The procedure for expunging criminal records in Texas is outlined in Title One, Chapter 55 of the state's Code of Criminal Procedure. Under certain circumstances, people accused or convicted of misdemeanors or their close relatives may appeal to a district court to have their criminal records expunged, which prevents those records from being seen by the general public. Having criminal records expunged often makes it easier to gain employment, obtain housing and perform other basic societal tasks.
Make sure you are eligible for expunction. Under Texas law, people who have been pardoned or acquitted of a misdemeanor may file for expunction. In addition, people who have been released after being convicted of a misdemeanor may file for expunction provided that they have not been convicted of a felony within the preceding five years.
Prepare a petition to the district court in which your case was originally handled. The letter should notify the clerk that you are requesting the expunction of records. It should include your full legal name, sex, address (at the time you were arrested), race, date of birth, driver's license number and Social Security number. It should also list the offense of which you were accused or convicted, the date of arrest, the date the offense allegedly occurred and the case number for the crime. Finally, you should include a list of every government or private agency that you believe has records you would like expunged.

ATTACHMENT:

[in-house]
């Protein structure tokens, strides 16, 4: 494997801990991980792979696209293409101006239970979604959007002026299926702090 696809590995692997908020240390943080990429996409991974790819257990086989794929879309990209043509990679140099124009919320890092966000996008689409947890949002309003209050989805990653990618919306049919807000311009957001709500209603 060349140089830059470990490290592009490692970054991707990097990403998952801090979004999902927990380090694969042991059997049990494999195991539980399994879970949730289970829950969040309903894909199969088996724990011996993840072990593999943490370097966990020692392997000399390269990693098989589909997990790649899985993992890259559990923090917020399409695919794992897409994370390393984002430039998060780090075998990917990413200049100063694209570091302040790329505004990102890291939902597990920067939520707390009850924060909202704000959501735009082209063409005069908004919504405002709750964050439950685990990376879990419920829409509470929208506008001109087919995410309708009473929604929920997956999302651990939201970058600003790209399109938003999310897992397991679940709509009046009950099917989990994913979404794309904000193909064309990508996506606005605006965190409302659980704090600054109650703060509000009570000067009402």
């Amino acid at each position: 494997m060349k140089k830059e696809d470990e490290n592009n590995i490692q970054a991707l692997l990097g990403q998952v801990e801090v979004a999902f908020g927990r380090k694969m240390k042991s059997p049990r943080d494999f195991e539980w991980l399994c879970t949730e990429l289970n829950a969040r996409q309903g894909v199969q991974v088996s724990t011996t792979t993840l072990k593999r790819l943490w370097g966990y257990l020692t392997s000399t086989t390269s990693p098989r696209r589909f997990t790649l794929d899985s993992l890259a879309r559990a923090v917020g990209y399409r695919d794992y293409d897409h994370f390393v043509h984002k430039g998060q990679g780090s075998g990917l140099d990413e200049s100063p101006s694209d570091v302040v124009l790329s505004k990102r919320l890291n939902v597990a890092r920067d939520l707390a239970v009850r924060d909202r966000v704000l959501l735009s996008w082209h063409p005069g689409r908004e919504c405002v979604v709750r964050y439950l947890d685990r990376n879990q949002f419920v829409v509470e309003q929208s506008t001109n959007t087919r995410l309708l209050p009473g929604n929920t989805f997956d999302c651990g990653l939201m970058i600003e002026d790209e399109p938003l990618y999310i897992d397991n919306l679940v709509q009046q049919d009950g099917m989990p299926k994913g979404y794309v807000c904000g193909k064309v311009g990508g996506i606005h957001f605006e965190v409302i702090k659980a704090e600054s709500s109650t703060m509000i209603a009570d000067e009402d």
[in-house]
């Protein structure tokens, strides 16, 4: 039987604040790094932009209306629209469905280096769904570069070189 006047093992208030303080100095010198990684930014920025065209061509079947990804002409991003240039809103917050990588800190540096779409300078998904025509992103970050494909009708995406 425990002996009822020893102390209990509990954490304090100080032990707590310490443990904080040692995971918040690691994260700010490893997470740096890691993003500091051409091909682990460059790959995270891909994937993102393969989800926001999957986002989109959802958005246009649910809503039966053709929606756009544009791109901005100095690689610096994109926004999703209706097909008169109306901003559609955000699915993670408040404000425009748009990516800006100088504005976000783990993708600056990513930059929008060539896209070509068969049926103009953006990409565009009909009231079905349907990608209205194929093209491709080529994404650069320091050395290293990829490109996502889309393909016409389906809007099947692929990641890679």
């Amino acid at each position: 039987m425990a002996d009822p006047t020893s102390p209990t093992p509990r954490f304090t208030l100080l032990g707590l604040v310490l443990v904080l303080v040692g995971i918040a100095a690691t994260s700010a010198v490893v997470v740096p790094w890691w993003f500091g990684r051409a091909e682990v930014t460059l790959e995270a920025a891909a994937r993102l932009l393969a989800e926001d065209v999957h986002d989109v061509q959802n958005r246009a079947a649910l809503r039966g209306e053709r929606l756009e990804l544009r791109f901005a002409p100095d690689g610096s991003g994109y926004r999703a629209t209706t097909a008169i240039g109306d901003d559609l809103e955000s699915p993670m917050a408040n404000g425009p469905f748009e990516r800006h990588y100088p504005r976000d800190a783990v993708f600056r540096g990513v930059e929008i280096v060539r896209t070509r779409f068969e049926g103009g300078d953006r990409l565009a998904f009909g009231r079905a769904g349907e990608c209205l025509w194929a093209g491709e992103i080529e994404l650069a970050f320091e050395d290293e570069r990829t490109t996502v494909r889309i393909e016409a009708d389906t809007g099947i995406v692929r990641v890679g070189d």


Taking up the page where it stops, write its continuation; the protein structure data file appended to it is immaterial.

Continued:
Submit your petition to the district court in which your case was handled. You may also submit it to the court for the county in which you were arrested or where the offense allegedly occurred, if you were convicted of a crime. If you are filing after being acquitted of the crime, you must file the petition in the court which acquitted you within 30 days of acquittal.